“Understand that healing and growing can distance you from people who you once had a bond with, and it can also bring you closer to those who will heal and grow with you. The time in between can be difficult, but there is so much to learn in solitude.” ~ @themoontarot
There have been many occasions in my life where I’ve felt lonely. Some of these times I remember as incredibly painful; other times, I’ve relished in my solitude.
During some periods, I’ve even forced myself into seclusion, which comes easily to me as an introvert.
One thing all of these solo experiences have taught me is that it’s okay to be alone. In fact, with solitude, there’s a lot of self-growth to be had.
In today’s day and age, we’re expected to be social creatures. With the rise of instant messaging and social media, it’s easy (and addicting) to stay connected all the time.
This doesn’t mean it’s healthy, though. In fact, I’ve come to realize that solitude can be incredibly rewarding in a vast number of ways.
Solitude: The Benefits
My epiphany moments have come from many nights spent alone. These are the ones where I’ve realised what my purpose in life is. Ones where I’ve realized my spiritual path, and ones that have fueled new, exciting creative ideas.
Time spent alone is a hallmark of many artists, philosophers, musicians and writers. As Aldous Huxley once said, “The more powerful and original a mind, the more it will incline towards the religion of solitude.”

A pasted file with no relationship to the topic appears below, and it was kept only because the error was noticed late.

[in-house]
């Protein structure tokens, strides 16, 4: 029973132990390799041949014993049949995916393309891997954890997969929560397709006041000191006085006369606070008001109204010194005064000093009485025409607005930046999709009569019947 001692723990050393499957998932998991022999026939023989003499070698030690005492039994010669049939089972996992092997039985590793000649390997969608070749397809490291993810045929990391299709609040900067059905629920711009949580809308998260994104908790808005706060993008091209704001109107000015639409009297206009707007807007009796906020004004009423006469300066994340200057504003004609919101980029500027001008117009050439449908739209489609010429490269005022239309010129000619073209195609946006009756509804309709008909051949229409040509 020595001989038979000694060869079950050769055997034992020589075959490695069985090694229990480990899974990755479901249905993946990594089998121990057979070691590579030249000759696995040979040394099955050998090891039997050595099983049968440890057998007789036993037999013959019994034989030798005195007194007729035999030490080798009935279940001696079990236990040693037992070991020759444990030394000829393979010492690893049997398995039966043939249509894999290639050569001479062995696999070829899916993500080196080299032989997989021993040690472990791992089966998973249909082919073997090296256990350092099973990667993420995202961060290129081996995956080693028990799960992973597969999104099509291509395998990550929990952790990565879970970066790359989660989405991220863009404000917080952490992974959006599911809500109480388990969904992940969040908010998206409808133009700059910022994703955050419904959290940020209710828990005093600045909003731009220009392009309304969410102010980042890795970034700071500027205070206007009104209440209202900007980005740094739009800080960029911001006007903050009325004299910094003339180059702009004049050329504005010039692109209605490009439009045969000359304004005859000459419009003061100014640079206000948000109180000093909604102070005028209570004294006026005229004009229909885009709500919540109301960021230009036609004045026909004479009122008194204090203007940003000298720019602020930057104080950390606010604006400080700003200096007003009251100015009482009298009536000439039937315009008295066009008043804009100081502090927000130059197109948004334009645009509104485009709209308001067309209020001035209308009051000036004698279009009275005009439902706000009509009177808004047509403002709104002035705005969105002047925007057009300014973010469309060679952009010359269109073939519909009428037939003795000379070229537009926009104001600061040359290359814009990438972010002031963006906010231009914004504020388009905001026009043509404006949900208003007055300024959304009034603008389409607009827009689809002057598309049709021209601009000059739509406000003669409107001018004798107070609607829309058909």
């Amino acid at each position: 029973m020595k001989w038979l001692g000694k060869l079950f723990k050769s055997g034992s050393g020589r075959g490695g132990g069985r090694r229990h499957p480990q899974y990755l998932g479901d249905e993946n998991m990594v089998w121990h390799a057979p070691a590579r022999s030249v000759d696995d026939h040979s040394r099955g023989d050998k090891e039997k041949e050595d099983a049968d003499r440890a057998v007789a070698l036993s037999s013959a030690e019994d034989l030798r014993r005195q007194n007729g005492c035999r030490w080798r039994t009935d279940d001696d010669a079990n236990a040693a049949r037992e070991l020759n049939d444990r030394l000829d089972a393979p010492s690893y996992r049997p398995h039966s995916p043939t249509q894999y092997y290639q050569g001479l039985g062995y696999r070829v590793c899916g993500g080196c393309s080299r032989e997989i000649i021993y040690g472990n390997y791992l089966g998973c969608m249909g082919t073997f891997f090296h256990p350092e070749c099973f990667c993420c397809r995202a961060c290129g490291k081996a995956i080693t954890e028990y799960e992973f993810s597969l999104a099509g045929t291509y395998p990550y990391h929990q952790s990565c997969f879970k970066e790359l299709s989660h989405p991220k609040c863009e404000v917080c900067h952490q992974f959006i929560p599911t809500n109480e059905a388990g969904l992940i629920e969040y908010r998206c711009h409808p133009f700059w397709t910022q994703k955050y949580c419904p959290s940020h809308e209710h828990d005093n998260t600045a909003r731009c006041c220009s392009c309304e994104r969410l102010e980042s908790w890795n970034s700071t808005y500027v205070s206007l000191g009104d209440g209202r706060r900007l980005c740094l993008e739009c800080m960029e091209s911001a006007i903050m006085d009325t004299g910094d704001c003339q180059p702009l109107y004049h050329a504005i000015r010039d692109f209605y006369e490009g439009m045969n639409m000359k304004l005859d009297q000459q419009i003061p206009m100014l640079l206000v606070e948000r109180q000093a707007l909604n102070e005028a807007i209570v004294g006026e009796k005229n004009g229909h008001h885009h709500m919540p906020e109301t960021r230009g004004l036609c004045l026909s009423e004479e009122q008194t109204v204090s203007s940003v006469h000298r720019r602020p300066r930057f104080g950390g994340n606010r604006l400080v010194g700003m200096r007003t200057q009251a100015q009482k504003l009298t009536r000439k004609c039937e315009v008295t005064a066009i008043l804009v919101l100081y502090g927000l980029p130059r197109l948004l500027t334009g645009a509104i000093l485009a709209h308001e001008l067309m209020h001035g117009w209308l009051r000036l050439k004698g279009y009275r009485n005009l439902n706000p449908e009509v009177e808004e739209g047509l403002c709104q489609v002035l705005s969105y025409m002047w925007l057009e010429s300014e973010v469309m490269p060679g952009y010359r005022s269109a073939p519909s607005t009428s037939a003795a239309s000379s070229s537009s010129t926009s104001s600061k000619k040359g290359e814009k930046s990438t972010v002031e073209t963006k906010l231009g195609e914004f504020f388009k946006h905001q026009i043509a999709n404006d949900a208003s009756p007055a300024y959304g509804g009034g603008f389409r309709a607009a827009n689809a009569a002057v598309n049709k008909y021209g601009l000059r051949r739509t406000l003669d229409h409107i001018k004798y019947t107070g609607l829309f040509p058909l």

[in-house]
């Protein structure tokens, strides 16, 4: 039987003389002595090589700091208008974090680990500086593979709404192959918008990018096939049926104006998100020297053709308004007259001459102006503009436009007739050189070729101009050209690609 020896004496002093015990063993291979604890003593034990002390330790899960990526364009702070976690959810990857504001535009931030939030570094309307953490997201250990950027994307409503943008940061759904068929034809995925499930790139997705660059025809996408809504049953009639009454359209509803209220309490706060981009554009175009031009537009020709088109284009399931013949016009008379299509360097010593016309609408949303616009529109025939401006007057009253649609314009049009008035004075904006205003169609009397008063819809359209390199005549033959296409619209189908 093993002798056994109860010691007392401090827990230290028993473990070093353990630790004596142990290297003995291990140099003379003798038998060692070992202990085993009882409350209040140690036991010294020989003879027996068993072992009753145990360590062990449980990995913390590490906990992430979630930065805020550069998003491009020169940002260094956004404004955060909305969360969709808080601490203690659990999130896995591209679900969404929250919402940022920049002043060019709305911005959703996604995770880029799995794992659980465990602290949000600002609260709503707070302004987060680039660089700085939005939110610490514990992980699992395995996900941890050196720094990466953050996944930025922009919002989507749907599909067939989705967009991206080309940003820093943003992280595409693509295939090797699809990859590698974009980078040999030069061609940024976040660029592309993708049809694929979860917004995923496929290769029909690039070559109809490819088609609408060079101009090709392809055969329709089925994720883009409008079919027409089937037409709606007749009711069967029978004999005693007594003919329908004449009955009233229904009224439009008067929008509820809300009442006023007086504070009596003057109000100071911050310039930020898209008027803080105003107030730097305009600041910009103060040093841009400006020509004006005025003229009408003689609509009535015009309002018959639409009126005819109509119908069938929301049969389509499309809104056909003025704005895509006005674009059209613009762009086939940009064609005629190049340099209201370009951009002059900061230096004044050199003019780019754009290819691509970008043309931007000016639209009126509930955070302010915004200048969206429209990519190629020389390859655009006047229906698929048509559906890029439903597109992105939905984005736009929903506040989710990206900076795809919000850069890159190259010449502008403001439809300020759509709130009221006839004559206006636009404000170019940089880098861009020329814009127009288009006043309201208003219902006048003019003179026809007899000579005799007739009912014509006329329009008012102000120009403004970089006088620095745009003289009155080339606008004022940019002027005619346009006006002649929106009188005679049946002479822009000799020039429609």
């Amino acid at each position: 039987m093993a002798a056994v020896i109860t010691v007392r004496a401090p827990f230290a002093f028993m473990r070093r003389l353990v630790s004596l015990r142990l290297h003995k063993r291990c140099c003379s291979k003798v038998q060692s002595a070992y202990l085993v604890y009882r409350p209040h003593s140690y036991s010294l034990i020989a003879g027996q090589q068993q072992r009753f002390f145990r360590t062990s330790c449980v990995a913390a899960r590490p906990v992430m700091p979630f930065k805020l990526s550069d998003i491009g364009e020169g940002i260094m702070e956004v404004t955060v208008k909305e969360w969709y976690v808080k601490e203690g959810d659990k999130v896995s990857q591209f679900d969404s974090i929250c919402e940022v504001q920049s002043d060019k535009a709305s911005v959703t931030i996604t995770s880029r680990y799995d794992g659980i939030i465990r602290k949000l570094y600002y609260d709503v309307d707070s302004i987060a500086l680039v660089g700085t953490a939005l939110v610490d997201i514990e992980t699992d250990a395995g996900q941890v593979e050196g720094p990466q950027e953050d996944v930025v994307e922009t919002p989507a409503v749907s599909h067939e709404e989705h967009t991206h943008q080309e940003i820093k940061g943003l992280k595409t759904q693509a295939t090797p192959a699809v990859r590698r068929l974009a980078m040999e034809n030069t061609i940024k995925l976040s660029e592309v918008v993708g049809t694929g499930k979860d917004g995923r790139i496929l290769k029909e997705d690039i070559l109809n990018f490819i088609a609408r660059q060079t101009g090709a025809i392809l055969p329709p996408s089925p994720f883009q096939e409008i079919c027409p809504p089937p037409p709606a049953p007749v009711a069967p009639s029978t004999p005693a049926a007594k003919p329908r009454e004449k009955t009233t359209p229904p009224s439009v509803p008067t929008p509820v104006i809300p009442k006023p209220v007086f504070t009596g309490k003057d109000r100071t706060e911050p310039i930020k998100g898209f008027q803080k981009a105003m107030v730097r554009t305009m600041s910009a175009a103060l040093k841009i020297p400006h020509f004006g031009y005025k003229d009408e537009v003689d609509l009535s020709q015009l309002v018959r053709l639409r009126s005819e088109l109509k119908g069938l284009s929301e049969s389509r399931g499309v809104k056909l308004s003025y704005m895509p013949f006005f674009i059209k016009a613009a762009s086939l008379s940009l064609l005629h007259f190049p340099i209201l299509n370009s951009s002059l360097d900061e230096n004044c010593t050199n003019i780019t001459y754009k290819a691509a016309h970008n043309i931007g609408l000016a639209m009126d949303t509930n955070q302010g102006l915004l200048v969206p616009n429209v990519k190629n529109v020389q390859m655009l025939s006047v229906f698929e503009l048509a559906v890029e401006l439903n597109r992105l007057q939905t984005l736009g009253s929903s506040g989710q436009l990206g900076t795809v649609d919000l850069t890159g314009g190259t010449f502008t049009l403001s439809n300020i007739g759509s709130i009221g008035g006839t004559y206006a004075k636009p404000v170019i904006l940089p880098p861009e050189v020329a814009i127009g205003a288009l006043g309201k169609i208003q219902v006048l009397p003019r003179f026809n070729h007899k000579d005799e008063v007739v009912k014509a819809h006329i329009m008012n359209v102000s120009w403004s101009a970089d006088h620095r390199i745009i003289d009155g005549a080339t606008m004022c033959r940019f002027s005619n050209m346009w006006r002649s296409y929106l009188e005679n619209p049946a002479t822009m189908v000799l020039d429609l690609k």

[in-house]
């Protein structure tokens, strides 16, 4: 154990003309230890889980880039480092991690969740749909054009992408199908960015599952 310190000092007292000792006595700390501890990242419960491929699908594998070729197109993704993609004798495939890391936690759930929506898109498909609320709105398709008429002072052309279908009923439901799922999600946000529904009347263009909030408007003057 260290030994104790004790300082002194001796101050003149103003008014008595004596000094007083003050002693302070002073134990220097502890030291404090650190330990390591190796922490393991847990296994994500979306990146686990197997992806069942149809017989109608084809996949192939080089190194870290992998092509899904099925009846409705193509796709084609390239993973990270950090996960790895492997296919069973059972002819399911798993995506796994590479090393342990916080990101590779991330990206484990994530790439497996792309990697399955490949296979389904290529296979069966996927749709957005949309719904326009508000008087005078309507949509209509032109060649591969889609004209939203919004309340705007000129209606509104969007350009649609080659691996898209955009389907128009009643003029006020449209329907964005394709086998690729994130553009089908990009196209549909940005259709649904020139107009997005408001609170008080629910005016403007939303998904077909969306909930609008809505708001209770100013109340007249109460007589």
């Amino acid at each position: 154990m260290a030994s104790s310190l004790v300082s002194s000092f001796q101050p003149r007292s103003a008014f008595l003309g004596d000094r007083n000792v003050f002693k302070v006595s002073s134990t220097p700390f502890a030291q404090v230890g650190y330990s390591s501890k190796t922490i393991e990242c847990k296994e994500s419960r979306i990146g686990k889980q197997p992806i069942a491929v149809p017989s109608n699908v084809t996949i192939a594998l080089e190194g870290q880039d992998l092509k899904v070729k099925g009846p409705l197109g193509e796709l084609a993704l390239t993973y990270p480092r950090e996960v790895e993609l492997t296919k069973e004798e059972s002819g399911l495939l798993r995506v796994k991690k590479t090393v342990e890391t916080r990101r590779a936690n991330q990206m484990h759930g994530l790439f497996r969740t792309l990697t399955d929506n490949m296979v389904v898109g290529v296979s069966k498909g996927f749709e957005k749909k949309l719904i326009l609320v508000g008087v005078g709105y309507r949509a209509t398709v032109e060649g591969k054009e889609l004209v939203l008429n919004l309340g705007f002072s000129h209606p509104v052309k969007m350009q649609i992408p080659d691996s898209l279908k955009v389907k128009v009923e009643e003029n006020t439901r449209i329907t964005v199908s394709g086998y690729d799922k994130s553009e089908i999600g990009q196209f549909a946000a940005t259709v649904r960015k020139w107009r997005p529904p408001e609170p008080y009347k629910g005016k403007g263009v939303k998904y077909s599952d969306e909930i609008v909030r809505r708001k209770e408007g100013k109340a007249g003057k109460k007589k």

We need time alone because…
- Being alone can help us gain more self-knowledge. We are able to see both what is important and what we require.
- We are better able to acknowledge our feelings and deep desires when nothing external, such as other people’s thoughts, perceptions, or expectations, stands in our way.
- You have the space to reflect, reassess and pose questions.
- Individuals can recover and recharge, especially introverts. It allows them to feel more connected with their peers when they socialize.
- You can trust your intuition, and you will be able to tap into it.
I do not encourage isolation. It’s not healthy to spend All Our time is ours alone.
But, when I think of solitude, it is often a source of anxiety and discomfort.
Why are so many people afraid of solitude?